This week I received the news that my former piano teacher, Boyanna Toyich, passed away. When I saw the news flash over my screen, I was stunned and suddenly filled with an immense amount of grief.
When I was a student at the University of Toronto, Faculty of Music from 1993-97, she was a key figure in my life. These were my first four years of adulthood. I was a musician and composer who wanted to conquer the world but severely doubted that I had the ability or ambition to do it. Then somehow we were brought together and she guided me and gave me the courage and skills to achieve my dream.
Boyanna wasn’t just a piano teacher, but a therapist, mother, sister, friend and drill sergeant. Most of all, she was a passionate individual who poured everything she had into every lesson and class and made me feel as her student that I was the most special human being and musician in the world.
My first encounter with Boyanna was not that positive though. She was one of two panelists that conducted my audition to get into U of T in the spring of 1993. I traveled to Toronto from my hometown Ottawa on the bus, alone, to do the audition. I was freaked out by this big city. I nervously walked into the imposing music building and played my pieces pretty well. But then came the interview. Boyanna gruffly asked me, what composers inspire you? I named a bunch. Anyone else? I named more. Anyone else? I named the composer of one of the pieces I played, Ginastera. I pronounced it “Jinastera”. And she quickly corrected me, it’s “Hee-nastera”. I brought a small binder of compositions I had composed so far. She took it and rifled through the pages for no more than 5 seconds. I left the audition thinking there’s no way I would get into this school. But I did get in and furthermore, Boyanna requested that I study with her.
Weekly lessons with Boyanna were an amazing experience. She was energetic and passionate. She loved playing along with you. She emphasized musicality…she wanted that piano to sing! Her markings in my music were just as animated. If one didn’t know Boyanna and looked at my scores of pieces I was working on with her, you would think that a toddler had attacked it with a variety of pencil crayons:)! But it made sense to me.
Boyanna held performance classes for her private students every Sunday afternoon each winter leading up to her studio recital in early March. I learned so much watching her work with her other students. It was the perfect setting to get comfortable in my own skin to be a performer. Many of the people I met at those performance classes have become lifelong friends.
Boyanna’s annual studio recital was a grand event! I was honoured that she often asked me to Emcee the event. I didn’t really think of myself as a public speaker at that time, but she gave me the confidence that I could do that too.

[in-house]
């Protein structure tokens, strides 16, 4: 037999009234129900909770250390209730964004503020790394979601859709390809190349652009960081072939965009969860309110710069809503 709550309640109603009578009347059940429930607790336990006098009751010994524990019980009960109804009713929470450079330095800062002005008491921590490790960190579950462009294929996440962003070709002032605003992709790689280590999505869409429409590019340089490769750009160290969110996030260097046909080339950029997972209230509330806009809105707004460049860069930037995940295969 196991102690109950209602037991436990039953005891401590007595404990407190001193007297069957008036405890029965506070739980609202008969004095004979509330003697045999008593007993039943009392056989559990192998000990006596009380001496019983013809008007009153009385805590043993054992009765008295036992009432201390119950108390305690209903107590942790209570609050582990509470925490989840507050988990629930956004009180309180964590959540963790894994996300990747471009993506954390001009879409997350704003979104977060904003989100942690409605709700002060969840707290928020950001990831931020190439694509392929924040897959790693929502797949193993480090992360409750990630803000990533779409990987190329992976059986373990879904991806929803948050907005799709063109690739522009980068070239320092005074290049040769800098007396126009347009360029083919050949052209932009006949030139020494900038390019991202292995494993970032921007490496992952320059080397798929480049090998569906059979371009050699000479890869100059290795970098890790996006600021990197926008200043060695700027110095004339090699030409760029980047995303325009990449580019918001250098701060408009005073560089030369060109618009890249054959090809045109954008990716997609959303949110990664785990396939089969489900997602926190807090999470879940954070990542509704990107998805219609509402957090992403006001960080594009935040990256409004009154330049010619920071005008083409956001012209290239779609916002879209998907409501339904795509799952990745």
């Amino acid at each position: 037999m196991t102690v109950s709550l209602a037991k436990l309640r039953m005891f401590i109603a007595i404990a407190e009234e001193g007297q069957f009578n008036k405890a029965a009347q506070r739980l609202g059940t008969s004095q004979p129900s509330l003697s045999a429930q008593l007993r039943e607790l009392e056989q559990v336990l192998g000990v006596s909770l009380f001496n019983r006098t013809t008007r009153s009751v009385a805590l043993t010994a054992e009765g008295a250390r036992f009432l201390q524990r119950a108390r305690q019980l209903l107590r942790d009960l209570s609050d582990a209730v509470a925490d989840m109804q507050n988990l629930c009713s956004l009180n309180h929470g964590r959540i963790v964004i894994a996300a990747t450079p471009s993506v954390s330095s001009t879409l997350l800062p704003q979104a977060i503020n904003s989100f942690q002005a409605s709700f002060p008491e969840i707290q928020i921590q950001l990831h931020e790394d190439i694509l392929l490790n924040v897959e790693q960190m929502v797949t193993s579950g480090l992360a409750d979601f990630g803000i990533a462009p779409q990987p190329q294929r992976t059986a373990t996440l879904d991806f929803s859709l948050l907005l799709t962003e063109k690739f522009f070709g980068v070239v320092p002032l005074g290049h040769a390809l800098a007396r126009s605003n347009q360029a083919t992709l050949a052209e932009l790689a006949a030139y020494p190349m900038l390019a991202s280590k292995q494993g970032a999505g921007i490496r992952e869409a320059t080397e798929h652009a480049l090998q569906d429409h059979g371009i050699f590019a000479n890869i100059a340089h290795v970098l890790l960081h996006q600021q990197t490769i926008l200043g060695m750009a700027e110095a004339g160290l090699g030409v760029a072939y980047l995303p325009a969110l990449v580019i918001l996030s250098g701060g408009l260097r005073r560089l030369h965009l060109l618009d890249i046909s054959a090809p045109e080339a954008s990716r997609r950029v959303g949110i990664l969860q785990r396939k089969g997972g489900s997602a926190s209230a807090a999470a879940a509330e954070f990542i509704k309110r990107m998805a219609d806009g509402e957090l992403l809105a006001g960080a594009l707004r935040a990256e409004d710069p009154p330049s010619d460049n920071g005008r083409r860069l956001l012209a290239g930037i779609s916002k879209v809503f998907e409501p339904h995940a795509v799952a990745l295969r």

Boyanna encouraged me to perform my own compositions. She spent time in our lessons to coach me on my own pieces and invited me to play them in her studio recital. Before studying with her, I never saw a future for myself as a pianist of my compositions. But since then, it has become an intrinsic part of my musical life.
In the weeks before Lisa and I got married, Boyanna organized a high tea at the Hotel Intercontinental with her whole studio to celebrate our upcoming nuptials. Boyanna loved Lisa – she was part of our family.
A couple of years after I graduated, Boyanna called me to invite me to be part of a Piano Monster Concert that would perform in Toronto and Rome. I was honoured that she would ask and we had such an amazing time meeting more new friends and performing outdoors. I was so touched that she still thought highly of me that she would ask me to be part of such a prestigious event.
I have so many memories of Boyanna that will stay with me forever. But there’s one in particular that stands out. When I was in my 2nd year, I came to a lesson at my regular Monday morning time. She asked how I was doing. I said that I felt bad that I was lazy the day before. I said I was so tired and I just plopped myself in front of the TV that Sunday afternoon watching football. I should have been practicing but I didn’t. At this point, one would assume that she would say, yes, you should have been practicing. But instead, she explained to me in a calm but expressive way that my whole life as a composer and musician is to output to the world. TV was a form of input back. And that my body was looking for balance. Don’t feel bad about the fact that you gave yourself balance. Instantly, all the guilt was gone. She gave me a big hug when I left and I proceeded to have an amazing week.
That was Boyanna. Caring, kind, loving. The world needs more people like her.